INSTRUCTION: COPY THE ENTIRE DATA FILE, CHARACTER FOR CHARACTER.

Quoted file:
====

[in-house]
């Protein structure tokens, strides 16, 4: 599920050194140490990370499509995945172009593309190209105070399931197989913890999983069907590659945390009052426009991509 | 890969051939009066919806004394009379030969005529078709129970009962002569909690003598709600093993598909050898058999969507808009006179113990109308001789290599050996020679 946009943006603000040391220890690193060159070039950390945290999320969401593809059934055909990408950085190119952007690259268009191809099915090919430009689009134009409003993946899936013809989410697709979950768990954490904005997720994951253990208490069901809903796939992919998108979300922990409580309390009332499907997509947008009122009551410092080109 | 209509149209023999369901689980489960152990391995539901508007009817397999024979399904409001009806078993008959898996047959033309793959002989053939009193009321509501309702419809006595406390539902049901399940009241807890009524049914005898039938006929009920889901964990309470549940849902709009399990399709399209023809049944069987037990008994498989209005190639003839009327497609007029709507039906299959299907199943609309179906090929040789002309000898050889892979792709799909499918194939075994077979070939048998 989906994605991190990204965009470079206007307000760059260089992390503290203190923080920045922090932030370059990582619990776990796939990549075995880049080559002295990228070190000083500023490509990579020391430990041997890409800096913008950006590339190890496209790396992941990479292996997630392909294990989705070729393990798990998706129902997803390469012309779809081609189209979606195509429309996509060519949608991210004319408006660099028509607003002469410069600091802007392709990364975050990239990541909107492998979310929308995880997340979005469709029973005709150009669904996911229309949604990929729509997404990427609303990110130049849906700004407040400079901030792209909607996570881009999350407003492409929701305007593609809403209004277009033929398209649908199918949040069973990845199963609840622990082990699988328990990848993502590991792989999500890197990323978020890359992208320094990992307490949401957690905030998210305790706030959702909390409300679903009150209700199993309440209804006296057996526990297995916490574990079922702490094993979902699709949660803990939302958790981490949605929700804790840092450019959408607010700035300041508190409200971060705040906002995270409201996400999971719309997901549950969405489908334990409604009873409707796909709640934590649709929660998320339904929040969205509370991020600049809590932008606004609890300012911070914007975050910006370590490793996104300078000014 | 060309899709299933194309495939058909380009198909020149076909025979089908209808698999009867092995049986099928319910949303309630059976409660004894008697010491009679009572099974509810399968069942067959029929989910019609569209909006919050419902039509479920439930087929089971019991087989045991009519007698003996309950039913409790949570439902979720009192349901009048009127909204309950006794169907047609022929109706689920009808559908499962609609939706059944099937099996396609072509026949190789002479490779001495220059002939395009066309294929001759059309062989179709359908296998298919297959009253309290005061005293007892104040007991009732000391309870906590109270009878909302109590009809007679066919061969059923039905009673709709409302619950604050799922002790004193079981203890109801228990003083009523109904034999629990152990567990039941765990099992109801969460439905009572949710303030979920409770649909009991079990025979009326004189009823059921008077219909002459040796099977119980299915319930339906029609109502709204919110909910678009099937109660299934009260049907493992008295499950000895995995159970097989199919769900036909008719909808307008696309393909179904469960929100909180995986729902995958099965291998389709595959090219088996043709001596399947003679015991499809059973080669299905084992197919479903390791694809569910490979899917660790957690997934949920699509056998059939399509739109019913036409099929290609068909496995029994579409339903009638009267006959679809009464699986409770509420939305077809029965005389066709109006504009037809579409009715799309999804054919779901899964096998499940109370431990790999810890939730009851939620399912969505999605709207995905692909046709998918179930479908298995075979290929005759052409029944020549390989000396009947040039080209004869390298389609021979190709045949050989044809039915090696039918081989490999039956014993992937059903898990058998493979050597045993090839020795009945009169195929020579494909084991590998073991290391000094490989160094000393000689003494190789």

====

[in-house]
């Protein structure tokens, strides 16, 4: 599920050194140490990370499509995945172009593309190209105070399931197989913890999983069907590659945390009052426009991509 | 890969051939009066919806004394009379030969005529078709129970009962002569909690003598709600093993598909050898058999969507808009006179113990109308001789290599050996020679 946009943006603000040391220890690193060159070039950390945290999320969401593809059934055909990408950085190119952007690259268009191809099915090919430009689009134009409003993946899936013809989410697709979950768990954490904005997720994951253990208490069901809903796939992919998108979300922990409580309390009332499907997509947008009122009551410092080109 | 209509149209023999369901689980489960152990391995539901508007009817397999024979399904409001009806078993008959898996047959033309793959002989053939009193009321509501309702419809006595406390539902049901399940009241807890009524049914005898039938006929009920889901964990309470549940849902709009399990399709399209023809049944069987037990008994498989209005190639003839009327497609007029709507039906299959299907199943609309179906090929040789002309000898050889892979792709799909499918194939075994077979070939048998 989906994605991190990204965009470079206007307000760059260089992390503290203190923080920045922090932030370059990582619990776990796939990549075995880049080559002295990228070190000083500023490509990579020391430990041997890409800096913008950006590339190890496209790396992941990479292996997630392909294990989705070729393990798990998706129902997803390469012309779809081609189209979606195509429309996509060519949608991210004319408006660099028509607003002469410069600091802007392709990364975050990239990541909107492998979310929308995880997340979005469709029973005709150009669904996911229309949604990929729509997404990427609303990110130049849906700004407040400079901030792209909607996570881009999350407003492409929701305007593609809403209004277009033929398209649908199918949040069973990845199963609840622990082990699988328990990848993502590991792989999500890197990323978020890359992208320094990992307490949401957690905030998210305790706030959702909390409300679903009150209700199993309440209804006296057996526990297995916490574990079922702490094993979902699709949660803990939302958790981490949605929700804790840092450019959408607010700035300041508190409200971060705040906002995270409201996400999971719309997901549950969405489908334990409604009873409707796909709640934590649709929660998320339904929040969205509370991020600049809590932008606004609890300012911070914007975050910006370590490793996104300078000014 | 060309899709299933194309495939058909380009198909020149076909025979089908209808698999009867092995049986099928319910949303309630059976409660004894008697010491009679009572099974509810399968069942067959029929989910019609569209909006919050419902039509479920439930087929089971019991087989045991009519007698003996309950039913409790949570439902979720009192349901009048009127909204309950006794169907047609022929109706689920009808559908499962609609939706059944099937099996396609072509026949190789002479490779001495220059002939395009066309294929001759059309062989179709359908296998298919297959009253309290005061005293007892104040007991009732000391309870906590109270009878909302109590009809007679066919061969059923039905009673709709409302619950604050799922002790004193079981203890109801228990003083009523109904034999629990152990567990039941765990099992109801969460439905009572949710303030979920409770649909009991079990025979009326004189009823059921008077219909002459040796099977119980299915319930339906029609109502709204919110909910678009099937109660299934009260049907493992008295499950000895995995159970097989199919769900036909008719909808307008696309393909179904469960929100909180995986729902995958099965291998389709595959090219088996043709001596399947003679015991499809059973080669299905084992197919479903390791694809569910490979899917660790957690997934949920699509056998059939399509739109019913036409099929290609068909496995029994579409339903009638009267006959679809009464699986409770509420939305077809029965005389066709109006504009037809579409009715799309999804054919779901899964096998499940109370431990790999810890939730009851939620399912969505999605709207995905692909046709998918179930479908298995075979290929005759052409029944020549390989000396009947040039080209004869390298389609021979190709045949050989044809039915090696039918081989490999039956014993992937059903898990058998493979050597045993090839020795009945009169195929020579494909084991590998073991290391000094490989160094000393000689003494190789």